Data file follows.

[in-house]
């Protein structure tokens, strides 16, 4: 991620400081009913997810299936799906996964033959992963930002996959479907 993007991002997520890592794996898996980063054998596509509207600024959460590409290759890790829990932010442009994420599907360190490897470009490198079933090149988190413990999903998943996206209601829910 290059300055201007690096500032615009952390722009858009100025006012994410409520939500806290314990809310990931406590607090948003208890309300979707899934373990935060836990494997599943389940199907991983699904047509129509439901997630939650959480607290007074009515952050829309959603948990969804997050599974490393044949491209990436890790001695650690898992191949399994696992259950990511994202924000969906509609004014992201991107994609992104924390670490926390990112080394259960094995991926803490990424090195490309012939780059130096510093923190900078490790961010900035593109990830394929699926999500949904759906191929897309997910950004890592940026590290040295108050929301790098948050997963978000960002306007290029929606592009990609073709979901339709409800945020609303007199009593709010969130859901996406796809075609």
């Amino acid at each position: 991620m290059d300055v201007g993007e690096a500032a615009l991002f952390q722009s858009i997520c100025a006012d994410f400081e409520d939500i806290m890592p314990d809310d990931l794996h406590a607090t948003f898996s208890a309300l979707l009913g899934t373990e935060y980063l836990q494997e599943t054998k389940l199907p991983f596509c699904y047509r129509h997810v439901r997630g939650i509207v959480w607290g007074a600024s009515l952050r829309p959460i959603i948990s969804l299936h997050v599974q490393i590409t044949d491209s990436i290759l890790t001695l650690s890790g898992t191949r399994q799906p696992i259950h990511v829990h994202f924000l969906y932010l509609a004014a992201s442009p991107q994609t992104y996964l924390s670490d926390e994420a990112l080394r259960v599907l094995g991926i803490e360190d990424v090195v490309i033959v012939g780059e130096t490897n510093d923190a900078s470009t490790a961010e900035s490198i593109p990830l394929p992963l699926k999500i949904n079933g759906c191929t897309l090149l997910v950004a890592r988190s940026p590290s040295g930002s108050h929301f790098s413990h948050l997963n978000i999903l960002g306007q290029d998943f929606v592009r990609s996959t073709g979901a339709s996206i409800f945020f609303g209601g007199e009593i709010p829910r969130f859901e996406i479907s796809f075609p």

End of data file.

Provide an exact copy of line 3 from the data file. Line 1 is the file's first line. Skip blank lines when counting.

């Amino acid at each position: 991620m290059d300055v201007g993007e690096a500032a615009l991002f952390q722009s858009i997520c100025a006012d994410f400081e409520d939500i806290m890592p314990d809310d990931l794996h406590a607090t948003f898996s208890a309300l979707l009913g899934t373990e935060y980063l836990q494997e599943t054998k389940l199907p991983f596509c699904y047509r129509h997810v439901r997630g939650i509207v959480w607290g007074a600024s009515l952050r829309p959460i959603i948990s969804l299936h997050v599974q490393i590409t044949d491209s990436i290759l890790t001695l650690s890790g898992t191949r399994q799906p696992i259950h990511v829990h994202f924000l969906y932010l509609a004014a992201s442009p991107q994609t992104y996964l924390s670490d926390e994420a990112l080394r259960v599907l094995g991926i803490e360190d990424v090195v490309i033959v012939g780059e130096t490897n510093d923190a900078s470009t490790a961010e900035s490198i593109p990830l394929p992963l699926k999500i949904n079933g759906c191929t897309l090149l997910v950004a890592r988190s940026p590290s040295g930002s108050h929301f790098s413990h948050l997963n978000i999903l960002g306007q290029d998943f929606v592009r990609s996959t073709g979901a339709s996206i409800f945020f609303g209601g007199e009593i709010p829910r969130f859901e996406i479907s796809f075609p």